After reviewing the Board's list of requirements, Mountain States proposed a custom system to be developed with Microsoft AccessR, a relational database management system for Windows. We chose Access because it is widely used, has extensive third-party support, and is accessible to non-programmers. This software also is fully relational, which means the system's underlying database model can be constructed with data integrity rules. From a developer's perspective this means the database engine can enforce integrity rules without writing additional software. From the user's perspective, integrity rules ensure that the organization and structure of the data can not be compromised by operator error. For example, a sample can not be logged if it does not have a project, location, and sample type, or an analysis definition can not be deleted if it is already part of a sample.

Taking Shape
System development began in the fall of 1994. During the initial design phase, Board personnel reviewed our database model and detailed design specifications. Communication is always extremely important during this phase of the project so, to avoid misconceptions, we went through several iterations of design specifications until we reached agreement on all aspects of the system. With a detailed design, development proceeded rapidly and in April 1995 we installed the LIMS on the lab's existing 486 PC and added a bar code laser scanner and label printer.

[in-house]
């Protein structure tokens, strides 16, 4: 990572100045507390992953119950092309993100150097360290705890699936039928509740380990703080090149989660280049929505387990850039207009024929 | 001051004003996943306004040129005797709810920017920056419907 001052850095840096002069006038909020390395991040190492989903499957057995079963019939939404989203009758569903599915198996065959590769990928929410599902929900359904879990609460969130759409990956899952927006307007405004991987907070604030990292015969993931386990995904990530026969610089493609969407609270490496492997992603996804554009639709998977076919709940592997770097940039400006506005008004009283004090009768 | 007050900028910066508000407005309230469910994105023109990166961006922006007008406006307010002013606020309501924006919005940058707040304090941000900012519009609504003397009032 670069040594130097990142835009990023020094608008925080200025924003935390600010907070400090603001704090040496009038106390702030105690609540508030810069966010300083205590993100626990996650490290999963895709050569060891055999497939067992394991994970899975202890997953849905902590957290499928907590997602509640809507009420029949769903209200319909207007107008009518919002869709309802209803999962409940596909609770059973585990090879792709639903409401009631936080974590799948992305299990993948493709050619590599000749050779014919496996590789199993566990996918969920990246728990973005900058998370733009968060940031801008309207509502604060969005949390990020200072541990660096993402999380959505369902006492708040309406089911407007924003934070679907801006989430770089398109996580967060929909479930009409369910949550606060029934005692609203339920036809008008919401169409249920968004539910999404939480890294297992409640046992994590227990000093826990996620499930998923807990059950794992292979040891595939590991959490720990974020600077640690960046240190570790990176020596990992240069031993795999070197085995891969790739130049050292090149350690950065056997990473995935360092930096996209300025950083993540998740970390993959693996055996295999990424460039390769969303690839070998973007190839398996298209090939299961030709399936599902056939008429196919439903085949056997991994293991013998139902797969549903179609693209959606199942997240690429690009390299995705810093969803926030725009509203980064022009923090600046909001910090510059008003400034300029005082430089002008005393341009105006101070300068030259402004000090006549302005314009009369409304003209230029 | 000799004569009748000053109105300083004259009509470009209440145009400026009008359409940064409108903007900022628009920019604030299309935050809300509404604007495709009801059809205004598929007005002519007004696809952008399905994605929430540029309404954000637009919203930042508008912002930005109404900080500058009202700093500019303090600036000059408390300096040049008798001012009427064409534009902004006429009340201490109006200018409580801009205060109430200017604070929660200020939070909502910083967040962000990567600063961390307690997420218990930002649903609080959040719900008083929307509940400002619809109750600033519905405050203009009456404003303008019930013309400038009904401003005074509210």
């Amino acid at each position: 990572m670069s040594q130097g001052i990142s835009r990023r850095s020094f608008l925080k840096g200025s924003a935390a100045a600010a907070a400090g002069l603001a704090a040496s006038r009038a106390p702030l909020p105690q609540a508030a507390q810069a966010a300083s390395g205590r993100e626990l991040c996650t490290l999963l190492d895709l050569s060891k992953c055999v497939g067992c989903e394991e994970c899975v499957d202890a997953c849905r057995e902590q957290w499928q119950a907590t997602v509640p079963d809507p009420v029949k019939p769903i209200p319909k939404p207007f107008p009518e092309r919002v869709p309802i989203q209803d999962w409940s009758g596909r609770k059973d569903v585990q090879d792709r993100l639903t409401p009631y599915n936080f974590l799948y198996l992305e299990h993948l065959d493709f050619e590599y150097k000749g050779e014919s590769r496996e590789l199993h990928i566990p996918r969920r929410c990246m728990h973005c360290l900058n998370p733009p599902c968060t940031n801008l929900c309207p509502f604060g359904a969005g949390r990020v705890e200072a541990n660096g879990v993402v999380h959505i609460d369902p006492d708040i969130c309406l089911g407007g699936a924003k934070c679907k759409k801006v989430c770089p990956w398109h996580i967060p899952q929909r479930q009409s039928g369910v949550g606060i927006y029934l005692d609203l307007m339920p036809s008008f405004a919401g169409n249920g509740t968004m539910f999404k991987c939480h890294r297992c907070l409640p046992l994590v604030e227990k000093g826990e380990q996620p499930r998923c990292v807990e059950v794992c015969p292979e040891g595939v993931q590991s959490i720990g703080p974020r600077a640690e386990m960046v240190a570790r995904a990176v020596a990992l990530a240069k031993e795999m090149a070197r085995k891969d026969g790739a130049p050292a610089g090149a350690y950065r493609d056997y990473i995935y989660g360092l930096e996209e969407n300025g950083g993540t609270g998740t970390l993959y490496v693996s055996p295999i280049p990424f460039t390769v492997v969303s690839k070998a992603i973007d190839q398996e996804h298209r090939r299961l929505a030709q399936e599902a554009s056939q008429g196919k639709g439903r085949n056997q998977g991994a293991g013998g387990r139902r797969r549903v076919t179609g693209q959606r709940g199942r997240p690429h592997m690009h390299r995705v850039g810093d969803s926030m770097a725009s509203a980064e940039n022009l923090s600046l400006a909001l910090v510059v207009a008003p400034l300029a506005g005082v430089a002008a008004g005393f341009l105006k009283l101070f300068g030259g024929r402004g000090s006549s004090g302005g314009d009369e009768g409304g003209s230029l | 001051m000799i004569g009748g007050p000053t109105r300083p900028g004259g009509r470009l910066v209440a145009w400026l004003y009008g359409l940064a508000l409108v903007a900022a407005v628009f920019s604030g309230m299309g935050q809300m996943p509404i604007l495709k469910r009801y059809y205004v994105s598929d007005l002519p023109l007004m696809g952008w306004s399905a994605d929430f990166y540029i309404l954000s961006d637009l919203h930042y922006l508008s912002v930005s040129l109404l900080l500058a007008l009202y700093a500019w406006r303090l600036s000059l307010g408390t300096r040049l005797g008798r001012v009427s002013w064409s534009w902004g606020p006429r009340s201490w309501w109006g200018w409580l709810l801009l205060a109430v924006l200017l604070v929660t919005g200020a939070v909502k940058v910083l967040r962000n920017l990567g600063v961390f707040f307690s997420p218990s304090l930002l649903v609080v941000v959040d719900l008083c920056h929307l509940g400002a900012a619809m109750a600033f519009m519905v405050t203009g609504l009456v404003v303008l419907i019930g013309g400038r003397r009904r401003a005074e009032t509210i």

Cheyenne's LIMS consists of five modules accessed from a notebook tab-style main menu: setup, administration, samples, laboratory notebook, and quality control. The setup and administration modules are used to configure the system's operating parameters and users.

While city staff members currently run the system on a single PC, they did anticipate a future local area network, so the system will accommodate multiple users. Also, the LIMS administrator creates individual user login accounts assigned to one of four security roles: read only, samplers, technicians, and administrators. Members of the read only security role can only log on and view data or run reports. Samplers have the privileges of the read only group and can log in samples. Technicians have sampler privileges and are allowed to enter sample results but can not update results once entered. Members of the administrators role have full privileges throughout the system and are responsible for configuring system lists such as analyses, projects, requirements, sample types, locations, units, container types, preservatives, and contract laboratories. An analysis definition includes the analyte, analysis method and data entry, and warning minimums and maximums. A requirement is a named list of analyses. For example, a "metals" requirement may include analyses for cadmium, copper, zinc, etc. A project includes any number of analyses and/or requirements.